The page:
I enjoyed the characters and their quirks and complex personalities. It was hard to put the book down and I found myself liking Bruce more as the story unfolded.

When a book keeps me up past know I like it!

kind of boring. didn’t capture my attention.

The characters were believable and the story kept you interested

I found this book unrealistic. Characters did not seem believable.

draws you in from the beginning Suffused with wit and believable banter, The book is very well written; it moves quickly; its use of profanity is appropriate rather than gratuitous. almost a masterpiece. The ending fizzled.

Some truthful insight into the life of a recovering alcoholic. Simple enough to relate to and complex enough to keep me reading. I enjoyed the character development. Good to the end.

The book went downhill at the end.

It's an entertaining story line educational about the process of getting sober and AA. the story line of multiple murders and the story of recovery are completely linked so it isn't a preachy book.

Over the past ten years, I’ve developed some degree of the rhinoceros hide necessary to sustain a literary career. Only one of the many reviews actually stung:

She writes as someone on the periphery of the recovery movement and seemed to lack any real understanding of the dynamics.

Since I’ve spent twenty-five years working professionally with alcoholics and addicts and those who love them and have been very, very careful not to make public whether or not I have any personal connection with recovery, I can’t prevent this reader from thinking what she thinks, but I don’t have to agree. I’d rather take the word of the reader “coming up on thirty five years of continuous sobriety”.who wrote:

You…really seem to get it... a delightful read.

I once heard a senior editor with one of the big publishing houses say that the best way to deal with reviews is to ignore the bad ones and make the most of the good ones. So here are a few more that express the kind of praise I dreamed of:

Great read!!! I laughed and cried and could not put this down.

Heart warming and eye opening in many ways.

This was a delightful read that kept my attention throughout. I even learned something about alcoholism and recovery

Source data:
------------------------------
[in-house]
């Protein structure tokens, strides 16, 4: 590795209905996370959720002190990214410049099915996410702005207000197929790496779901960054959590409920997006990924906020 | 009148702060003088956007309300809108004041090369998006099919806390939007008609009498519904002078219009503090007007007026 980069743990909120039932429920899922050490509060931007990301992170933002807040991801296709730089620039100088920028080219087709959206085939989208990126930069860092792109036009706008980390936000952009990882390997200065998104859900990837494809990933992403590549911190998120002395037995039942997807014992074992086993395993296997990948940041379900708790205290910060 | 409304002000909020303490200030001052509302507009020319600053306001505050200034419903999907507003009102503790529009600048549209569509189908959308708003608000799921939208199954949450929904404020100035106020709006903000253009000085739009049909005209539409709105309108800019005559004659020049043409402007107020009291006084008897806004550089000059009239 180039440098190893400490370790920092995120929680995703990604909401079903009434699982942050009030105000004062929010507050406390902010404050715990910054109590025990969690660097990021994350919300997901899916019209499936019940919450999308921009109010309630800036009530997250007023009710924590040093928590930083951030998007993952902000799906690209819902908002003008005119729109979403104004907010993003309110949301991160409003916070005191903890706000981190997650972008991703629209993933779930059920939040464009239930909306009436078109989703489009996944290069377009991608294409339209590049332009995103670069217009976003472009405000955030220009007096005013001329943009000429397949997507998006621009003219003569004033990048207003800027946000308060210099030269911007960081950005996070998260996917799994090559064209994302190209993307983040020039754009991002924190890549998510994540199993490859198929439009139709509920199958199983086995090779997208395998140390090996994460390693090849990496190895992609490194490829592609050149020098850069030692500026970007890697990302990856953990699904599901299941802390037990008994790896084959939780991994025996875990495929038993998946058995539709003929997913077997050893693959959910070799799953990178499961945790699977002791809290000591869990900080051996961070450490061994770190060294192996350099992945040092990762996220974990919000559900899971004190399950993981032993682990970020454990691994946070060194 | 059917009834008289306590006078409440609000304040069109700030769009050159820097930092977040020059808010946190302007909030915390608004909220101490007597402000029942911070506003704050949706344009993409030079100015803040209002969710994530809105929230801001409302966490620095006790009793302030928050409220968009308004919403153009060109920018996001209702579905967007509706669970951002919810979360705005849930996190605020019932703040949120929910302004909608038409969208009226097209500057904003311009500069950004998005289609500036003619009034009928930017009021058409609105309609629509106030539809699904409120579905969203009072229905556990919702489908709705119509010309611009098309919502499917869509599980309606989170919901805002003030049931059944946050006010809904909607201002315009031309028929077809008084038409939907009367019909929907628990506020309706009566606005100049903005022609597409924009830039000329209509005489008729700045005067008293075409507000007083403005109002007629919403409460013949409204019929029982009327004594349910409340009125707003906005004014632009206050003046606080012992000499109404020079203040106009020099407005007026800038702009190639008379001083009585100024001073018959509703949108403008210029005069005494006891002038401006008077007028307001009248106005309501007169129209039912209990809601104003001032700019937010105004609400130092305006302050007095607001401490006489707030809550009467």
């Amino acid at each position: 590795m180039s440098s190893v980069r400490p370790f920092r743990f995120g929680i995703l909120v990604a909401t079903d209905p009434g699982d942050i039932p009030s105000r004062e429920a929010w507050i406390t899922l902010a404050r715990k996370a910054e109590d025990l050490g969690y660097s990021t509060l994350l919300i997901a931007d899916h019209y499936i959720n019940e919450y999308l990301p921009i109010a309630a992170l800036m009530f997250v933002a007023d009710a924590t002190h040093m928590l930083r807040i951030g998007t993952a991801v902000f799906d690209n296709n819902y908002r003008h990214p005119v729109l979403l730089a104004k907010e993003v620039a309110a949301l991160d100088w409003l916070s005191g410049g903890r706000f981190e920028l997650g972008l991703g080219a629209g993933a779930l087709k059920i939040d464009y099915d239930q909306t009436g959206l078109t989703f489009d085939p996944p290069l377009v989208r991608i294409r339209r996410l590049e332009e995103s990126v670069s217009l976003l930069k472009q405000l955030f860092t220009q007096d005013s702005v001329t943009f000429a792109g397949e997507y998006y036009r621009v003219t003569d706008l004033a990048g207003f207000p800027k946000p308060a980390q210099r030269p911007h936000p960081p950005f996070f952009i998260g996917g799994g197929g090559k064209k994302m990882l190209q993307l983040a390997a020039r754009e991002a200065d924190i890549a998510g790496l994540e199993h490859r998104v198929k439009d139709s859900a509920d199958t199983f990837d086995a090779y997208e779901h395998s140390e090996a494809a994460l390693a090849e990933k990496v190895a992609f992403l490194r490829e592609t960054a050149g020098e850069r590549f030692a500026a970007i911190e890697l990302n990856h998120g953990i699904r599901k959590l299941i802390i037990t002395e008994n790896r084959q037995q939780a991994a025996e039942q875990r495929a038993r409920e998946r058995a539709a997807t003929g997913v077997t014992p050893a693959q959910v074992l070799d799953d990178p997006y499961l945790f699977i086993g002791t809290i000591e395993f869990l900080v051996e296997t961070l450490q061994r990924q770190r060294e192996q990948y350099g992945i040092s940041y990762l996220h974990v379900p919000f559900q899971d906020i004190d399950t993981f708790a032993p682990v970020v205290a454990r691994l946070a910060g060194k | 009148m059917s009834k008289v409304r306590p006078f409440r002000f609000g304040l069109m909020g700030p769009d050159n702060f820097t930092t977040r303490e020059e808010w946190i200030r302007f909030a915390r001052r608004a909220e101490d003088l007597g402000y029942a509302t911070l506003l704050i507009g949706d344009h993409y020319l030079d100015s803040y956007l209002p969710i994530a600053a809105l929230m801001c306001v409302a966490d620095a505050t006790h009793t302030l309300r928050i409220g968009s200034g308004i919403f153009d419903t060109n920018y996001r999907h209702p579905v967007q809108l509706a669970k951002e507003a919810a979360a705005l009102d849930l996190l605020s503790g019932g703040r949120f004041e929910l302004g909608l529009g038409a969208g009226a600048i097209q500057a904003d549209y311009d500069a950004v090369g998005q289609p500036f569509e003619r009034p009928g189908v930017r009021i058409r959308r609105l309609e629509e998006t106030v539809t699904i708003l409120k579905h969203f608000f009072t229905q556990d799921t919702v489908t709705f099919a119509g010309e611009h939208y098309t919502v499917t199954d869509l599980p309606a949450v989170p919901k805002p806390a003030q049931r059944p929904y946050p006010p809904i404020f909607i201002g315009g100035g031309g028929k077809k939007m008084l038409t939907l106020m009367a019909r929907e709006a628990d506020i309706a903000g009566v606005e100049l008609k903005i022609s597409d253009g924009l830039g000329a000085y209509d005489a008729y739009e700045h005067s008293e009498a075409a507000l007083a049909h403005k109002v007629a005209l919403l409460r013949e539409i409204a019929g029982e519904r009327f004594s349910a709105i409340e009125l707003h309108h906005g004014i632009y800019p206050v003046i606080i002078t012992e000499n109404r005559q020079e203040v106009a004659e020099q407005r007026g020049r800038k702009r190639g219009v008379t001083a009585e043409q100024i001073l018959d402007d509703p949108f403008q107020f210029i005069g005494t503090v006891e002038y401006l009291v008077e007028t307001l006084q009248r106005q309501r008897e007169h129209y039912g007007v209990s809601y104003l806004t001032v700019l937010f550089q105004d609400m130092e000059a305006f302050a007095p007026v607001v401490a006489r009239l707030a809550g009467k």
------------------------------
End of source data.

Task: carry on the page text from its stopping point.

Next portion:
Murder, suspense, funny all wrapped in one.


Sheila Connolly said...

Why I don't read reviews of my books. The negative ones hurt far out of proportion.

But the direct emails about my book set in Ireland have been heart-warming. It's always great when a reader tells you that s/he has seen things the way you hoped.

Elizabeth Zelvin said...

Sheila, from my perspective, not avoiding the reviews has sensitized me to most of them over time, so that I don't mind them so much. I know my strengths--prose, characterization, dialogue. I'm more vulnerable to criticism of my plots and structure--and correspondingly more reassured by readers' praise of those elements. The sorest point is any suggestion that I don't know my subject, and I can live with that--especially since the theme of my series is a hot potato for our whole society.

Leslie Budewitz said...

A month after my first release, just what I needed to hear -- thanks for sharing! When you get completely contradictory comments, all you can do is laugh, shake your head, and chalk it up to personal taste.

My new policy: read the formal reviews, skip the reader comments/reviews online. Let's see if I can stick to it!

Elizabeth Zelvin said...

Leslie, some of it has to do with the vagaries of today's publishing. The reader reviews became important to me with the new e-editions of my series from BooksBNimble, because promotion opportunities are pegged to them--not to the content but to the number of reviews, especially by readers who paid for the books, the exact opposite of traditional reviews. This wouldn't apply to your books with a Big Five publisher.

Sandra Parshall said...

Shouldn't writers refrain from saying publicly that they don't read the reader reviews/comments, don't care about them, don't take them seriously? Aren't some readers going to be insulted by that attitude?

Elizabeth Zelvin said...

Sandy, I think reader reviews are written with other readers in mind, and that it doesn't occur to most of them that the authors will have feelings about them. That's my hunch, anyhow.